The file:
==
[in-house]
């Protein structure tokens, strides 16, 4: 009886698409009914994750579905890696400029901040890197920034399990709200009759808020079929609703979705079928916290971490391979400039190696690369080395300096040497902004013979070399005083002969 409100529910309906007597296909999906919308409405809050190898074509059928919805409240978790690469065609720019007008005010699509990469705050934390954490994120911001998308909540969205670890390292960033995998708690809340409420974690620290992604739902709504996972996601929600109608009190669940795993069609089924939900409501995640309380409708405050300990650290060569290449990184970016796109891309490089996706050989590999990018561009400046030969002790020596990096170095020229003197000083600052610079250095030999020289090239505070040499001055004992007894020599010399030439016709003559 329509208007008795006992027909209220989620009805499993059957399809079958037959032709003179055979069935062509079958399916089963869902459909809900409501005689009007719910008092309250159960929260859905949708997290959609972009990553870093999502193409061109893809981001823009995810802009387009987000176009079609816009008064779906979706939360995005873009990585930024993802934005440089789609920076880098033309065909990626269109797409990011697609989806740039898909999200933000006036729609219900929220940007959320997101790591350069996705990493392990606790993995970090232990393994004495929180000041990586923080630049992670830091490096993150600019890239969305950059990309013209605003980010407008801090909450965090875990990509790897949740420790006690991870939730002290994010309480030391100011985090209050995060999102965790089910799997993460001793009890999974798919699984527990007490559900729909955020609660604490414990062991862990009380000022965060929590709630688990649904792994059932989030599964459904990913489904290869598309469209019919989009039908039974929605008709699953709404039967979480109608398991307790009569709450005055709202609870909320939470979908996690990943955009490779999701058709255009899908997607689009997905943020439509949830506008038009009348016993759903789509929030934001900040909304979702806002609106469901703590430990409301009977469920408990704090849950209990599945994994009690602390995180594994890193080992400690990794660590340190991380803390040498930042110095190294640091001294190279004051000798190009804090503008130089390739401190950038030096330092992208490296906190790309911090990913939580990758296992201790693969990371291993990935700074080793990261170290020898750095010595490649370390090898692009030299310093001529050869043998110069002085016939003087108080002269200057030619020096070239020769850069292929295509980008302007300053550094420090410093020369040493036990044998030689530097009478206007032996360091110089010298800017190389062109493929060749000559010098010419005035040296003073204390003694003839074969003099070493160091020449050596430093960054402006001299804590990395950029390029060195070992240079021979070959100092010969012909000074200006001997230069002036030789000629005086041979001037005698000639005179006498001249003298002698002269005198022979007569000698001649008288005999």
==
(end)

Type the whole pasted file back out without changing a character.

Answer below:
[in-house]
């Protein structure tokens, strides 16, 4: 009886698409009914994750579905890696400029901040890197920034399990709200009759808020079929609703979705079928916290971490391979400039190696690369080395300096040497902004013979070399005083002969 409100529910309906007597296909999906919308409405809050190898074509059928919805409240978790690469065609720019007008005010699509990469705050934390954490994120911001998308909540969205670890390292960033995998708690809340409420974690620290992604739902709504996972996601929600109608009190669940795993069609089924939900409501995640309380409708405050300990650290060569290449990184970016796109891309490089996706050989590999990018561009400046030969002790020596990096170095020229003197000083600052610079250095030999020289090239505070040499001055004992007894020599010399030439016709003559 329509208007008795006992027909209220989620009805499993059957399809079958037959032709003179055979069935062509079958399916089963869902459909809900409501005689009007719910008092309250159960929260859905949708997290959609972009990553870093999502193409061109893809981001823009995810802009387009987000176009079609816009008064779906979706939360995005873009990585930024993802934005440089789609920076880098033309065909990626269109797409990011697609989806740039898909999200933000006036729609219900929220940007959320997101790591350069996705990493392990606790993995970090232990393994004495929180000041990586923080630049992670830091490096993150600019890239969305950059990309013209605003980010407008801090909450965090875990990509790897949740420790006690991870939730002290994010309480030391100011985090209050995060999102965790089910799997993460001793009890999974798919699984527990007490559900729909955020609660604490414990062991862990009380000022965060929590709630688990649904792994059932989030599964459904990913489904290869598309469209019919989009039908039974929605008709699953709404039967979480109608398991307790009569709450005055709202609870909320939470979908996690990943955009490779999701058709255009899908997607689009997905943020439509949830506008038009009348016993759903789509929030934001900040909304979702806002609106469901703590430990409301009977469920408990704090849950209990599945994994009690602390995180594994890193080992400690990794660590340190991380803390040498930042110095190294640091001294190279004051000798190009804090503008130089390739401190950038030096330092992208490296906190790309911090990913939580990758296992201790693969990371291993990935700074080793990261170290020898750095010595490649370390090898692009030299310093001529050869043998110069002085016939003087108080002269200057030619020096070239020769850069292929295509980008302007300053550094420090410093020369040493036990044998030689530097009478206007032996360091110089010298800017190389062109493929060749000559010098010419005035040296003073204390003694003839074969003099070493160091020449050596430093960054402006001299804590990395950029390029060195070992240079021979070959100092010969012909000074200006001997230069002036030789000629005086041979001037005698000639005179006498001249003298002698002269005198022979007569000698001649008288005999």